It's not about being like sergeant major so much as managing the dog's environment and distracting her from doing what you don't want her to do so that she can't/doesn't need to practise the unwanted behaviours. Putting shoes away is going to work far better than 'telling her off' when she does chew them.

    Good luck with convincing your OH!
     
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  3. Mad Murphy

    Mad Murphy Well-Known Member Registered

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    Cancel the dog trainer you really dont need one.
    Just book OH in for deep ear cleaning so that he can actually hear what youre saying and then with a counsellor because he obviously has issues. Do you have any idea why he wont listen ?
    My own dear OH is a nightmare when it comes to training he still does the 'murphy, Murphy, MURPHY'! thing instead of using any commands but to give him respect he does have a medical excuse for his bloody mindedness..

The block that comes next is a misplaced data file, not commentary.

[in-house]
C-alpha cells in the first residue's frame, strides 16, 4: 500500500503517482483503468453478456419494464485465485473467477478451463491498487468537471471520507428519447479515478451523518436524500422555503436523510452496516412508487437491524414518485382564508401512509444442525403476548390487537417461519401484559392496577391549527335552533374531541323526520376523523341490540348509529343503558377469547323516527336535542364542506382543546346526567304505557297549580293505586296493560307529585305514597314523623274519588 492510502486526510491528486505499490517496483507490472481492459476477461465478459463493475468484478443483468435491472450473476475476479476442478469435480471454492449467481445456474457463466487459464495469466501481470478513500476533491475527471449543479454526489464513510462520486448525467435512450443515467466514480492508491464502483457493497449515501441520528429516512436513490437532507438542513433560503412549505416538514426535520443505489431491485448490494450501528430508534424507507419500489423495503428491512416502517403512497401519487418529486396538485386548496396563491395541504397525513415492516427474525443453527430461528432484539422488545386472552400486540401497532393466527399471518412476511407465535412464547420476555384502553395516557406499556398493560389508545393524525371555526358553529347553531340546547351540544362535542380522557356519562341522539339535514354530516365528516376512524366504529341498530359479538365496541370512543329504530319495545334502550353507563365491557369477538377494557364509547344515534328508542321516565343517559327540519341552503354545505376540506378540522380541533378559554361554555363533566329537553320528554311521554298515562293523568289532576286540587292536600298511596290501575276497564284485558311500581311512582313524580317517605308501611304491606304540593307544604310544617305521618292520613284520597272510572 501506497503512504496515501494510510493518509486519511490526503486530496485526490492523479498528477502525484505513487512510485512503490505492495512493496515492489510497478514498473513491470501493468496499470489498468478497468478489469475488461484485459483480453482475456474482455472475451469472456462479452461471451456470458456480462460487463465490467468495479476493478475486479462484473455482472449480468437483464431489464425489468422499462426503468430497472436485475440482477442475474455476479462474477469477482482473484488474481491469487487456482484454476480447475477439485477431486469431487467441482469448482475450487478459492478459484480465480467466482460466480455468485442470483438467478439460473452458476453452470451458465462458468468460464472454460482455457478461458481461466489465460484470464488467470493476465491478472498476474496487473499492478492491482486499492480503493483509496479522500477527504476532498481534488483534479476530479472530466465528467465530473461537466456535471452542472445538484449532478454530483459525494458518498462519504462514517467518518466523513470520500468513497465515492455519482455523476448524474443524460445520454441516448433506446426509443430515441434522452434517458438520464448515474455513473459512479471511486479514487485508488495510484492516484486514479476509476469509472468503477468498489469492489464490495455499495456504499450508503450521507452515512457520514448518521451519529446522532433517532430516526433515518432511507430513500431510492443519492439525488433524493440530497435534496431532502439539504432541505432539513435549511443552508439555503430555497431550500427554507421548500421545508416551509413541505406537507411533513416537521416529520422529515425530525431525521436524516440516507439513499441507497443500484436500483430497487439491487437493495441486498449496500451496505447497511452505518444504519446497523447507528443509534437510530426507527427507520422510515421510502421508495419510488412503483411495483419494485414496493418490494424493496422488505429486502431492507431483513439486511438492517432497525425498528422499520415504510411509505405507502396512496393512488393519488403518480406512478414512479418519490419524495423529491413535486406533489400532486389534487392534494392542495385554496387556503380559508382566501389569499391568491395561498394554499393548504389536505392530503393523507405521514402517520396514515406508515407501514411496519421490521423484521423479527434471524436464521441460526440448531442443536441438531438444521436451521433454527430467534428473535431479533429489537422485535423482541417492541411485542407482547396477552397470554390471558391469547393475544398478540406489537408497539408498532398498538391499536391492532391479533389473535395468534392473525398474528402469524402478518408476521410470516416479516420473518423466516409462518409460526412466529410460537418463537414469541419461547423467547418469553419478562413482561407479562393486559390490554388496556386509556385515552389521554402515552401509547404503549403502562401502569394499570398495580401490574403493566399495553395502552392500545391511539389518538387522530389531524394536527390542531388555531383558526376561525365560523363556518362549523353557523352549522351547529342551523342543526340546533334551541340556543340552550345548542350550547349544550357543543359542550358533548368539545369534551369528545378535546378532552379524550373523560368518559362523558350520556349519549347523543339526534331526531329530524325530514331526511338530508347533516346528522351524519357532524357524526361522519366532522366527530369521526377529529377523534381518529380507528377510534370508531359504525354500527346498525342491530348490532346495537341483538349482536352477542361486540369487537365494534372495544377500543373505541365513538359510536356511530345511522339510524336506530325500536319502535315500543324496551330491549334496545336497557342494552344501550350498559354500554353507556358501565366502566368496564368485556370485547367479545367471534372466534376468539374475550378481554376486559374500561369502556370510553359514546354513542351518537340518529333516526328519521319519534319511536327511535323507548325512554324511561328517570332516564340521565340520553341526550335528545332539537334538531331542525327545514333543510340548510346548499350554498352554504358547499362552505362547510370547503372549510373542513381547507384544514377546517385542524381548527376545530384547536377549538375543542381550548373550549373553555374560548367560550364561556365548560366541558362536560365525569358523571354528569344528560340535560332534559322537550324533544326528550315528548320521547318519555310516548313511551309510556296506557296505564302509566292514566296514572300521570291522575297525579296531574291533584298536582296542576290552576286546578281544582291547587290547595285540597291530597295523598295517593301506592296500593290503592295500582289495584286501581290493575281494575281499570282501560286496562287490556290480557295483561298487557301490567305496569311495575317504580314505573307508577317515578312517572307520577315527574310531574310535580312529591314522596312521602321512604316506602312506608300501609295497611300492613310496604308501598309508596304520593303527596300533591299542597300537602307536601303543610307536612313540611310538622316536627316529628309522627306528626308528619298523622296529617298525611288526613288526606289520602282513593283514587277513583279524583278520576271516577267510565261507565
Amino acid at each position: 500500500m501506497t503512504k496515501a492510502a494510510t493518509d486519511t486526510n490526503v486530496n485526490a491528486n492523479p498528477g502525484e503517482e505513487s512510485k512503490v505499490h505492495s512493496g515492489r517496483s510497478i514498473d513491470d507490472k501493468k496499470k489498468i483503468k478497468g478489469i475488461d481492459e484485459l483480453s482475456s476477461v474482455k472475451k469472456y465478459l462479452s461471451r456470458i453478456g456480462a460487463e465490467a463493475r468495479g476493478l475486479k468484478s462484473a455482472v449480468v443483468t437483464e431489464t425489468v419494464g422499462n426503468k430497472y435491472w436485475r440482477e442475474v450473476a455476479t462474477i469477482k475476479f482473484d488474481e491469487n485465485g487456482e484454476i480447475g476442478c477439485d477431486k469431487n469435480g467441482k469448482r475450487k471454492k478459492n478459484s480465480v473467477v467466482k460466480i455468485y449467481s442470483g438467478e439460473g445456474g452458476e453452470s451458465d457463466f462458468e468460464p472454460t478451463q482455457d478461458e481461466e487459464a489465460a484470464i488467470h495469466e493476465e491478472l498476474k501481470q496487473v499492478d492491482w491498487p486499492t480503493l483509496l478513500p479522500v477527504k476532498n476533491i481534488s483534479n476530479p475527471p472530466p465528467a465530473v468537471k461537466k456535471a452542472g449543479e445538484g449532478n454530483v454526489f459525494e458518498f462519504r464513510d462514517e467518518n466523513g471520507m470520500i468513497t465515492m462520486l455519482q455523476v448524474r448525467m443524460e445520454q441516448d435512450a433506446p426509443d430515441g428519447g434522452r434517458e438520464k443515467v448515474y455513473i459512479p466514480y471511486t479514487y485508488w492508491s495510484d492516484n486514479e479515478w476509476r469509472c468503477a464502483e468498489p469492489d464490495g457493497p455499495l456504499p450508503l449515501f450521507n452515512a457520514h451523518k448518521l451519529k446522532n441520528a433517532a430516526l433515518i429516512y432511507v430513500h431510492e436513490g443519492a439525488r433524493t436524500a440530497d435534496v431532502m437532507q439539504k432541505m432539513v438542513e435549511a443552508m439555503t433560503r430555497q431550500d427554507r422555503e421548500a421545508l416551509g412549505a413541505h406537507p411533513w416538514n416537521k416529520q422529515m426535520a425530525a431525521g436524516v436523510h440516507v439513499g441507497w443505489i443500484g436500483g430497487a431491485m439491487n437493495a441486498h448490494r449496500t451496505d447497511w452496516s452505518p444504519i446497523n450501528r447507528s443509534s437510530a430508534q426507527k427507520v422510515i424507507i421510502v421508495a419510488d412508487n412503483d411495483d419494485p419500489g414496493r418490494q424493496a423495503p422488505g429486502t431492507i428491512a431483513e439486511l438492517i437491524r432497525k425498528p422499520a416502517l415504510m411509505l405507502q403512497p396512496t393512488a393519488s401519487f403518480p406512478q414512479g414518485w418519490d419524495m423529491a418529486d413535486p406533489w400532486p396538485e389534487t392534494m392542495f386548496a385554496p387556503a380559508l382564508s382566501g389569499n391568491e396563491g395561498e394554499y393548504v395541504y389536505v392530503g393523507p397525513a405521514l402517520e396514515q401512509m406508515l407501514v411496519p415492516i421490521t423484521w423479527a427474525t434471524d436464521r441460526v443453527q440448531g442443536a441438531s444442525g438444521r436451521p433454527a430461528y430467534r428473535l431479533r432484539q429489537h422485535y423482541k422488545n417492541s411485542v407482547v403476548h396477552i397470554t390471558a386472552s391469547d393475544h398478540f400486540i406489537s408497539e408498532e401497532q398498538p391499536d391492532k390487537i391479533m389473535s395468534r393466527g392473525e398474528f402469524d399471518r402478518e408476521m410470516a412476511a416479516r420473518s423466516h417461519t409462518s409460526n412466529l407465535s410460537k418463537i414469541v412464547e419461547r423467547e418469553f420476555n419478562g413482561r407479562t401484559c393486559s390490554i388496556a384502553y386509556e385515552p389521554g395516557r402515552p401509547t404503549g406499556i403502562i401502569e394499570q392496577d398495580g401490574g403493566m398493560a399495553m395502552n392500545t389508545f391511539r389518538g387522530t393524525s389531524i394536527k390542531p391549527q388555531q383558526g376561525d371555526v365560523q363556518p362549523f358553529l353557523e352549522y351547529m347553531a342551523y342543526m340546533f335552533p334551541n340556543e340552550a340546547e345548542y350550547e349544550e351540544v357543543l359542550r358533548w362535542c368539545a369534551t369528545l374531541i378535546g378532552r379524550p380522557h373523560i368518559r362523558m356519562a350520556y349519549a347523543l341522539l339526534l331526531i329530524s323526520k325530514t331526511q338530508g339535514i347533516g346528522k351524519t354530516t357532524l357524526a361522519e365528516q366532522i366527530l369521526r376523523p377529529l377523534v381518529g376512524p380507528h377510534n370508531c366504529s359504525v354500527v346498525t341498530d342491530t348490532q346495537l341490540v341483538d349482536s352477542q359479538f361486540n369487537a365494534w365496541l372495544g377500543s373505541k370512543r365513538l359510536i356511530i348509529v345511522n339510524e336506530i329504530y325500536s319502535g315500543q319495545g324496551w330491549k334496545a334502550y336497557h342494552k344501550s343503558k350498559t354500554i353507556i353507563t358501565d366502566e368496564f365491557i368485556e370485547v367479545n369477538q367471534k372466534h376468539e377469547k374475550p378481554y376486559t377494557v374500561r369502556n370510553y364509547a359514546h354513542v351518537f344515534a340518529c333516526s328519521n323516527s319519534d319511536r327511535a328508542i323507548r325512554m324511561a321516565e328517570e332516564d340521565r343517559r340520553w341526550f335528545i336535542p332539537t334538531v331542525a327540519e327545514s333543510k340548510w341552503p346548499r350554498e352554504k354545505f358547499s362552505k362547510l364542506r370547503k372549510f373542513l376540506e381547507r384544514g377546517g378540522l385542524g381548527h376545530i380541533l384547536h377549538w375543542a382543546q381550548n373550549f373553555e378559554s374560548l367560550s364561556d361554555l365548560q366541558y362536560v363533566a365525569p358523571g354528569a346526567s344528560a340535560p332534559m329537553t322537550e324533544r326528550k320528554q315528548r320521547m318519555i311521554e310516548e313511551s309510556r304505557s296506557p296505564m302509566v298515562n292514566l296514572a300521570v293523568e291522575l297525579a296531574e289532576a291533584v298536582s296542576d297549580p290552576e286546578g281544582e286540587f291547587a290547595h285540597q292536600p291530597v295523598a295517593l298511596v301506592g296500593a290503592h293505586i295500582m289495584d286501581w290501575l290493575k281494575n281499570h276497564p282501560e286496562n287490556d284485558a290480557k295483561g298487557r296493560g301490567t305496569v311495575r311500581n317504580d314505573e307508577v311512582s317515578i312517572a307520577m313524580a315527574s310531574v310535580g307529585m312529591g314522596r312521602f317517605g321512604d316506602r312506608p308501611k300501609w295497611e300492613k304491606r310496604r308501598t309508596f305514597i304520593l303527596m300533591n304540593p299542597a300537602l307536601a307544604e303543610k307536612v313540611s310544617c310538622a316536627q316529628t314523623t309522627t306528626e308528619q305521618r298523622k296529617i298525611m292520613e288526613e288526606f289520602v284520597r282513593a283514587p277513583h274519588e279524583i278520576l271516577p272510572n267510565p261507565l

try cleaning away your shoes and leaving his best ones out for the dog, leave his dinner unattended and make sure the dog eats his steak, let the dog chew wood but make sure the splinters are where he walks barefoot.. Maybe training him will be easier if he feels the consequences.
     
    Last edited: Oct 6, 2018
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  4. Rhythmpig

    Rhythmpig Active Member Registered

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    I look at it this way, both parties have to be reading off of the same page. Be it be a dog or a child,send out mixed messages...you'll get mixed up behaviour.
     
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  5. Shanti Lall

    Shanti Lall Member Registered

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    Thank you for your ideas and advice, Judy.
     
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  6. Flobo

    Flobo Well-Known Member Registered Partner